In a bid to build a new town hall, the Town of Ashland is planning a real estate swap of sorts.
On Nov. 11, Ashland put out a call for contractor bids for the construction of a new town hall, demolition of the existing town hall and creation of a new farmers market.
The new 17,000-square-foot building would rise on the lot at Duncan and Thompson streets in downtown Ashland that currently hosts the town’s weekly farmers market. Then, its existing town hall – a former jail that was built in the 1950s – would be demolished to make way for a parking lot and space for a new farmers market.
“The farmers market will be in front of us instead of behind us,” said Wanda Cornwell, assistant town manager.
Cornwell said the plan is expected to happen in phases. Phase one consists of construction of the new two-floor building. Phase two would be to raze the current town hall at 101 Thompson St.
The town hired PMA Architecture to develop plans that will guide contractors, who will be announced after the holidays.
Construction is anticipated to begin in spring 2019 and be complete by fall 2020. In the meantime, Cornwell said the farmers market will be held at Henry Clay Elementary School, located a quarter-mile away at 310 S. James St.
The budget for the project will be finalized once a winning bid is chosen. The city will fund the project with bonds.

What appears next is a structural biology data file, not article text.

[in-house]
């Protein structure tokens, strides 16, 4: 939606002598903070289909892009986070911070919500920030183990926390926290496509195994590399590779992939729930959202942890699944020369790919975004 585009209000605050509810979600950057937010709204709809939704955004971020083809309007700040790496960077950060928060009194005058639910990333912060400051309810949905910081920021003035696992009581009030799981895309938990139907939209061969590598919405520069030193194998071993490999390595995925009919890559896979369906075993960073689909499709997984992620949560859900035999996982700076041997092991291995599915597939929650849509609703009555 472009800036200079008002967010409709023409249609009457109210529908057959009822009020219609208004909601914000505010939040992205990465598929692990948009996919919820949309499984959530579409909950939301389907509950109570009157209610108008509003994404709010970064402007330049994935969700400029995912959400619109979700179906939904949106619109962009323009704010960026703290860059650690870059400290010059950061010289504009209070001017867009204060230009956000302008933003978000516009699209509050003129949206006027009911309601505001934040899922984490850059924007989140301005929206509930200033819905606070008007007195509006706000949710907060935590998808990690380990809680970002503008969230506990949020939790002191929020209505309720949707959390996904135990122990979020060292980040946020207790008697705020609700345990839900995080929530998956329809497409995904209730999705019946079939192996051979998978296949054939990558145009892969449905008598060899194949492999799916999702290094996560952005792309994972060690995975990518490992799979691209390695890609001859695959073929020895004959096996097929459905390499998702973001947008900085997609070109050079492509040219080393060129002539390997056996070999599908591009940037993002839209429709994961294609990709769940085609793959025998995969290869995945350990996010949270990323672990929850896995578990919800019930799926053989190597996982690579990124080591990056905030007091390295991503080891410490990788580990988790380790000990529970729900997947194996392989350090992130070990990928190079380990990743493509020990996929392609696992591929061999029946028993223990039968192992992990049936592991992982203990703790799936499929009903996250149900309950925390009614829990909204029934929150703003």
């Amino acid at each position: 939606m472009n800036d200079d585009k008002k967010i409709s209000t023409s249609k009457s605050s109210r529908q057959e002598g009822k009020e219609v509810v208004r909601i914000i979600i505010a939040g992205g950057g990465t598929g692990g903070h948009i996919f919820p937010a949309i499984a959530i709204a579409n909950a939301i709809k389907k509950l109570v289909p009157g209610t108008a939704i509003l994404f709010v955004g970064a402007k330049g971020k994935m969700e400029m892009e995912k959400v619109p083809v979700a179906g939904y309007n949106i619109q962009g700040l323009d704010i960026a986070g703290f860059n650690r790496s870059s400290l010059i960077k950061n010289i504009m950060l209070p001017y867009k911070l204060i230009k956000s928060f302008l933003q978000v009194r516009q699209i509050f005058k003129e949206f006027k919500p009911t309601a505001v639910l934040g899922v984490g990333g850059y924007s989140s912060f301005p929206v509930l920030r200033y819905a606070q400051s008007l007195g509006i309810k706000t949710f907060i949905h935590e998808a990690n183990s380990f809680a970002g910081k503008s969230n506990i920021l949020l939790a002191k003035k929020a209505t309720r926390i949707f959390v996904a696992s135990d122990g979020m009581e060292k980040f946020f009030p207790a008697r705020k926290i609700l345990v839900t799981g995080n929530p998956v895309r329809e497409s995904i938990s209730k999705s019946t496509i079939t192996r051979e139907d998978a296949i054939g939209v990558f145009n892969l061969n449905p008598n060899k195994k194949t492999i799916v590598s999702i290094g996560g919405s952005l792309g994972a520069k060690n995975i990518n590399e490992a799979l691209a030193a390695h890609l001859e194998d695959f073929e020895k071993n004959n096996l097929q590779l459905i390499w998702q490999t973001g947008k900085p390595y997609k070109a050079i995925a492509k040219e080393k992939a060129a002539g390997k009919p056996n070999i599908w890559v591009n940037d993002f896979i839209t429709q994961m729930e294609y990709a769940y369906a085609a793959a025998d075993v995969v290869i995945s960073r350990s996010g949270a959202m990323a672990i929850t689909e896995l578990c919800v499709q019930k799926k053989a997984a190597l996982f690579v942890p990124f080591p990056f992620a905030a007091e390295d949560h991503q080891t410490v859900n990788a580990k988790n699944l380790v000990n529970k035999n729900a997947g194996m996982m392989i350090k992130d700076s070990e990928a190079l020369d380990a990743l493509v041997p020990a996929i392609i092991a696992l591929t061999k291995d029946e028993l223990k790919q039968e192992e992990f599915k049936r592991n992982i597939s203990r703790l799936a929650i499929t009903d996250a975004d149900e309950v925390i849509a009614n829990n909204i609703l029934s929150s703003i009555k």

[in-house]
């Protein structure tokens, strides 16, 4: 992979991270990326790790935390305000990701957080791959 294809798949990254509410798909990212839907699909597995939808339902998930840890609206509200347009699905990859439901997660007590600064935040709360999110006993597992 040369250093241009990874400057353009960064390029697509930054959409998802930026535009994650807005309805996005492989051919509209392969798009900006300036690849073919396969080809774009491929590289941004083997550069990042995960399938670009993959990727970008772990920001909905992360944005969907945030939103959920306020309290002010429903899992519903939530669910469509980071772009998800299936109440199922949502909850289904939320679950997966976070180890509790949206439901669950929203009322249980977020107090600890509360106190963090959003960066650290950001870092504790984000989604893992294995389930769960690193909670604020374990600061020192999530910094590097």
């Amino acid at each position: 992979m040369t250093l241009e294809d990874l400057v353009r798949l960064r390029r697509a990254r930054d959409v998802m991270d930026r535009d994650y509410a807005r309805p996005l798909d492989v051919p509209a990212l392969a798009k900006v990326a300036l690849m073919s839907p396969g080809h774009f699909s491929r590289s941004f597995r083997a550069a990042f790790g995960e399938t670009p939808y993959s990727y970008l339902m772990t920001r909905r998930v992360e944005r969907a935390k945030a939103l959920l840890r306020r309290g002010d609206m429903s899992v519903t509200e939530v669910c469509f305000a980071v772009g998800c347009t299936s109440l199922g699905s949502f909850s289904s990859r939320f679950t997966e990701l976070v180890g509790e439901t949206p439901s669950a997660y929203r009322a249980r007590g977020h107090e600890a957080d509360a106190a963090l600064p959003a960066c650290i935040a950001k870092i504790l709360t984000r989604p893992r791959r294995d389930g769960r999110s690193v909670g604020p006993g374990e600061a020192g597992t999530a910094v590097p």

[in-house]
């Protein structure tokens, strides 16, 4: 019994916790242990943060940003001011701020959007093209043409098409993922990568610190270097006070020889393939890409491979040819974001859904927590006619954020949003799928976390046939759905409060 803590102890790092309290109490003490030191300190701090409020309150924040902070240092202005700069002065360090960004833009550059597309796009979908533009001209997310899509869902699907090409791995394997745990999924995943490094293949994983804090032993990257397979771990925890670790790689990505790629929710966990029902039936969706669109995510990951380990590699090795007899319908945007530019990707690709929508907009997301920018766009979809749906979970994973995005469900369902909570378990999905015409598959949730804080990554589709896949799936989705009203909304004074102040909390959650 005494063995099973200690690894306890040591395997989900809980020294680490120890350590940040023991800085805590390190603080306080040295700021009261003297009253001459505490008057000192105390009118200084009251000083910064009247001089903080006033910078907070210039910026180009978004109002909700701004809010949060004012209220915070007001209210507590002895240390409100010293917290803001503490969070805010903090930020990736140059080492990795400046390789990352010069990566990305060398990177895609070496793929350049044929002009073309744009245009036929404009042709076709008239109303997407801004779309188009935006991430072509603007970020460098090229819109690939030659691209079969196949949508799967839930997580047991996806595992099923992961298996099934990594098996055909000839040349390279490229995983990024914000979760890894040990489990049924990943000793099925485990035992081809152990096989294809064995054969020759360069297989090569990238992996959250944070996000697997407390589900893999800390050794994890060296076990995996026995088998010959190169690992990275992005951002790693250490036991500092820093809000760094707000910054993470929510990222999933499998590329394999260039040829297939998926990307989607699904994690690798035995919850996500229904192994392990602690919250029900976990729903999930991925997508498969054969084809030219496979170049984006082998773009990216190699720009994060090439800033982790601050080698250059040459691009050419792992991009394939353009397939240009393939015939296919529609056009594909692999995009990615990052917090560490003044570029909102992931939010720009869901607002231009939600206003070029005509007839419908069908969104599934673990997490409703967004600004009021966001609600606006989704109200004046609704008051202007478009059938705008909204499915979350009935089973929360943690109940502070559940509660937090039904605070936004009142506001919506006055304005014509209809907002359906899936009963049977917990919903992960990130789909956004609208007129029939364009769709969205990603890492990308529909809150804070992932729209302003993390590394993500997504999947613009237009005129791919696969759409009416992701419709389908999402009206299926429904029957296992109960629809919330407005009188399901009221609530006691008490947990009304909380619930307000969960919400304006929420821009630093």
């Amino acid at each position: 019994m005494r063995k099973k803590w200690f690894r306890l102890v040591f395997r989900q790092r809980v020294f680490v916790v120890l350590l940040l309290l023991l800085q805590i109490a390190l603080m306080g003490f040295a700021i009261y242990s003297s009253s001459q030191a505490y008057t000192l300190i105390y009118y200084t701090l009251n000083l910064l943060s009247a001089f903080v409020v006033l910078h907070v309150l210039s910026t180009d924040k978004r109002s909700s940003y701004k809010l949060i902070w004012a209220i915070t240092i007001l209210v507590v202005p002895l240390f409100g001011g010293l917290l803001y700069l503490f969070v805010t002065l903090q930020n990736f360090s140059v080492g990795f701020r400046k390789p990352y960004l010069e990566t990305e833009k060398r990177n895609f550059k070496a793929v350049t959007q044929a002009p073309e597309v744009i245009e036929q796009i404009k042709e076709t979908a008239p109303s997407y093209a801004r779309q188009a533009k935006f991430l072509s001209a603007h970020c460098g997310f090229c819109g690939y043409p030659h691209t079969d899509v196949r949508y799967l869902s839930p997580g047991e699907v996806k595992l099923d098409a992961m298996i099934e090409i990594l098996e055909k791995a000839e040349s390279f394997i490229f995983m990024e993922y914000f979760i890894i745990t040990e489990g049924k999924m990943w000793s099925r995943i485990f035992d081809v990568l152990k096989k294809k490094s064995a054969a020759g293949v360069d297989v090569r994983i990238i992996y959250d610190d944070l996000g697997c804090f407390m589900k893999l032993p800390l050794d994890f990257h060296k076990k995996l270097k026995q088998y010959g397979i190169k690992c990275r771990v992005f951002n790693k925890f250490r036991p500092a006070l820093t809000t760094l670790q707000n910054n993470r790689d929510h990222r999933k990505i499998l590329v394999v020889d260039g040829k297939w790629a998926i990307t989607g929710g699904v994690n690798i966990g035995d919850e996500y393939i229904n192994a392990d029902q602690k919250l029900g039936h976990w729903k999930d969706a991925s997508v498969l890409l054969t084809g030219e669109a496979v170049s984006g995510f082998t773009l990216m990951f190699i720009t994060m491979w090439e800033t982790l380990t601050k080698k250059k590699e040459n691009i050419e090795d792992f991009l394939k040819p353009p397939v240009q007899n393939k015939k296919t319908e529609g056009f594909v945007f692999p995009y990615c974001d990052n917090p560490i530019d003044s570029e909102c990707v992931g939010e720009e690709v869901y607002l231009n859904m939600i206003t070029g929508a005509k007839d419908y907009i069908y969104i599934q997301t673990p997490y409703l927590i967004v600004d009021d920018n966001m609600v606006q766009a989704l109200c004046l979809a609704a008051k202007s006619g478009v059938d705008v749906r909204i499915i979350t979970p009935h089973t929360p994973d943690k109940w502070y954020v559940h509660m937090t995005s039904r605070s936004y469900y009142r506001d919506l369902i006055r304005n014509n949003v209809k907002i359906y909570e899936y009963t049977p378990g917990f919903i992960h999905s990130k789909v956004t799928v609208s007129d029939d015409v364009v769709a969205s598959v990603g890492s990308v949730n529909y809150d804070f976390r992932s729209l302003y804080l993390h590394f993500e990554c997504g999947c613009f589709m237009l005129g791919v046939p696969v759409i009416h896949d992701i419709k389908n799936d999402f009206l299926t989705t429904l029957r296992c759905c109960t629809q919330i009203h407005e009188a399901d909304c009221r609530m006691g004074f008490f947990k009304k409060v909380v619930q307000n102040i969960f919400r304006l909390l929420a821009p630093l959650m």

The original closing date for construction bids was Dec. 18, but it is now tentatively going to close on Jan. 10.
“There were a lot of questions coming in from contractors,” Cornwell said. “We want everyone to have all of the information they need.”
Cornwell said the idea for a new town hall building, which will bring the town government under one roof, had been circulating for a couple of years. Operations and employees have been split between 6,700 square feet in the 101 Thompson St. location and about 6,000 square feet in an old firehouse at 201 Duncan St.
Cornwell said the town also had conducted a study and determined that it could cost more to bring the current town hall up to code than to start fresh.
“She’s a beautiful old building, but she’s lacking in efficiencies like HVAC,” Cornwell said of the current building. “We’ve had a lot of leakage in the last year.”
The existing building has served a variety of functions through the years as Ashland has grown.
It once housed the police department, town staff and a jail. The police department now resides just down the street and instead of having a jail, Ashland uses Hanover County’s facilities to house any arrested people.
Remnants of the town’s past, jail cells in the current town hall now serve as storage space.
Of the anticipated new building, Cornwell is looking forward to a fresh look and “gathering space for the community.”